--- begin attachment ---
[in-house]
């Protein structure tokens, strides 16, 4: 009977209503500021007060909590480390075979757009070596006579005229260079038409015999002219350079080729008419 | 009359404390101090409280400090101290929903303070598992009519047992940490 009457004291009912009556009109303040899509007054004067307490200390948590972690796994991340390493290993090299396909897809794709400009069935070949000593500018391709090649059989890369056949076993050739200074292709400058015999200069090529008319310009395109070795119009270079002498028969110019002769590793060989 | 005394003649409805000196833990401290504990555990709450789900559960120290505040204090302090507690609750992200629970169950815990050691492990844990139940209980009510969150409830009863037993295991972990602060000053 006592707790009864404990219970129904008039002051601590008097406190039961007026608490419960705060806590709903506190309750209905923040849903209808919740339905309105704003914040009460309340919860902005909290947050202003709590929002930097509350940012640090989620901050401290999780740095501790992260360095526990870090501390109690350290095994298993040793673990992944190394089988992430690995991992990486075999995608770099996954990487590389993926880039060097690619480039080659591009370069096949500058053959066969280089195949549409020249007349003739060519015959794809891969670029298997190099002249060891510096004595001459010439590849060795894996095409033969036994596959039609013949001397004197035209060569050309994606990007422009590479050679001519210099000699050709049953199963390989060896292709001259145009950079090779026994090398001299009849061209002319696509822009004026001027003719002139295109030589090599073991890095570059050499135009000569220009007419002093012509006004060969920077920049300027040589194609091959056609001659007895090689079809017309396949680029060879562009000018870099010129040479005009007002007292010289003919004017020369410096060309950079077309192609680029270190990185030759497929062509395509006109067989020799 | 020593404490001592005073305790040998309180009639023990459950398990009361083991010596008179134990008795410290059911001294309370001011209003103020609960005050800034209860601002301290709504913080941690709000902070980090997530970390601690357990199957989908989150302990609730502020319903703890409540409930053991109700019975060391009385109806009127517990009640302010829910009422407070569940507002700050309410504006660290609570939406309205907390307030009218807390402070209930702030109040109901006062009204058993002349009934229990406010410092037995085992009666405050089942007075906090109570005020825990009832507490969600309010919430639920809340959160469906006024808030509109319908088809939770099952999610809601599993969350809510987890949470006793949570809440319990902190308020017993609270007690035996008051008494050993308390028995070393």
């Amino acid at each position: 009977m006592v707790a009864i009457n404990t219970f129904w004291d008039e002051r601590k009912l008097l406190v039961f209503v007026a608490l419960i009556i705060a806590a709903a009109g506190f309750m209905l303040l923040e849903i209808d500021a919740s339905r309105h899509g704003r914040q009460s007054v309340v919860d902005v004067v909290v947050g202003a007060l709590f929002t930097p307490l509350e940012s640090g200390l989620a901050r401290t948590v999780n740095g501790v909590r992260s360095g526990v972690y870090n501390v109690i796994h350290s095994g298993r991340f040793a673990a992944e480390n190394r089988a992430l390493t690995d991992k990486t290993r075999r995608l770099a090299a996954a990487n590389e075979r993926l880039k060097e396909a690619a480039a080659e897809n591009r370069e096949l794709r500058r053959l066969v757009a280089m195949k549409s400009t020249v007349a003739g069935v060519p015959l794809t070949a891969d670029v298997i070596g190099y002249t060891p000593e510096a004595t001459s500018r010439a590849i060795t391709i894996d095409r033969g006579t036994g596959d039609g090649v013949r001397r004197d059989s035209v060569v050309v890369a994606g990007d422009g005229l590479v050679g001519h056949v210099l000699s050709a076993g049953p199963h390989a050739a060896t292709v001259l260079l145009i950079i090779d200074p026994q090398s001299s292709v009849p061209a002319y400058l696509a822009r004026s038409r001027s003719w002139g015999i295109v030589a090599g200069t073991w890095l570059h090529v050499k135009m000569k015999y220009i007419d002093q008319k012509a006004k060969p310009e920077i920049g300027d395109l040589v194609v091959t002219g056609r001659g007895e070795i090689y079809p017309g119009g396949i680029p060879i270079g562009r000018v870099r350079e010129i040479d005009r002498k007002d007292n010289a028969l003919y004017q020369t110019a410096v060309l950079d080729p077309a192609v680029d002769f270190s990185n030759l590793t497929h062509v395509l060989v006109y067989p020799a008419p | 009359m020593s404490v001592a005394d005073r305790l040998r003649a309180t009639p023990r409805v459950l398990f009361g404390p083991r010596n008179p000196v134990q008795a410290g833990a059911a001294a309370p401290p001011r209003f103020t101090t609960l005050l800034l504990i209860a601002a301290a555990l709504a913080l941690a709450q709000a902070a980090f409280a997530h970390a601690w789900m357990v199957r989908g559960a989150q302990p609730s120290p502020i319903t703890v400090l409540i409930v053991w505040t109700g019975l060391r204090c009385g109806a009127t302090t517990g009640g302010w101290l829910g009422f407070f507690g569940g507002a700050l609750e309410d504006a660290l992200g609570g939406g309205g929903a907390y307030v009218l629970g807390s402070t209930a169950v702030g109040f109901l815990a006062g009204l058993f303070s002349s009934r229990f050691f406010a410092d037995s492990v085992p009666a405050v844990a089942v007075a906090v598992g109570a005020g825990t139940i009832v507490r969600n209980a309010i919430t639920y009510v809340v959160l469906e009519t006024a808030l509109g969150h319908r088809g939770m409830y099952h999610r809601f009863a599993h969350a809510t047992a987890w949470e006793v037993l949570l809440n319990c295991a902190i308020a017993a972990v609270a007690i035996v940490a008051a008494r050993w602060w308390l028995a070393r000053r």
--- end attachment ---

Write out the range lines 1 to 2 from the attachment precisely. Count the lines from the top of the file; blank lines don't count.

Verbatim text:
[in-house]
């Protein structure tokens, strides 16, 4: 009977209503500021007060909590480390075979757009070596006579005229260079038409015999002219350079080729008419 | 009359404390101090409280400090101290929903303070598992009519047992940490 009457004291009912009556009109303040899509007054004067307490200390948590972690796994991340390493290993090299396909897809794709400009069935070949000593500018391709090649059989890369056949076993050739200074292709400058015999200069090529008319310009395109070795119009270079002498028969110019002769590793060989 | 005394003649409805000196833990401290504990555990709450789900559960120290505040204090302090507690609750992200629970169950815990050691492990844990139940209980009510969150409830009863037993295991972990602060000053 006592707790009864404990219970129904008039002051601590008097406190039961007026608490419960705060806590709903506190309750209905923040849903209808919740339905309105704003914040009460309340919860902005909290947050202003709590929002930097509350940012640090989620901050401290999780740095501790992260360095526990870090501390109690350290095994298993040793673990992944190394089988992430690995991992990486075999995608770099996954990487590389993926880039060097690619480039080659591009370069096949500058053959066969280089195949549409020249007349003739060519015959794809891969670029298997190099002249060891510096004595001459010439590849060795894996095409033969036994596959039609013949001397004197035209060569050309994606990007422009590479050679001519210099000699050709049953199963390989060896292709001259145009950079090779026994090398001299009849061209002319696509822009004026001027003719002139295109030589090599073991890095570059050499135009000569220009007419002093012509006004060969920077920049300027040589194609091959056609001659007895090689079809017309396949680029060879562009000018870099010129040479005009007002007292010289003919004017020369410096060309950079077309192609680029270190990185030759497929062509395509006109067989020799 | 020593404490001592005073305790040998309180009639023990459950398990009361083991010596008179134990008795410290059911001294309370001011209003103020609960005050800034209860601002301290709504913080941690709000902070980090997530970390601690357990199957989908989150302990609730502020319903703890409540409930053991109700019975060391009385109806009127517990009640302010829910009422407070569940507002700050309410504006660290609570939406309205907390307030009218807390402070209930702030109040109901006062009204058993002349009934229990406010410092037995085992009666405050089942007075906090109570005020825990009832507490969600309010919430639920809340959160469906006024808030509109319908088809939770099952999610809601599993969350809510987890949470006793949570809440319990902190308020017993609270007690035996008051008494050993308390028995070393």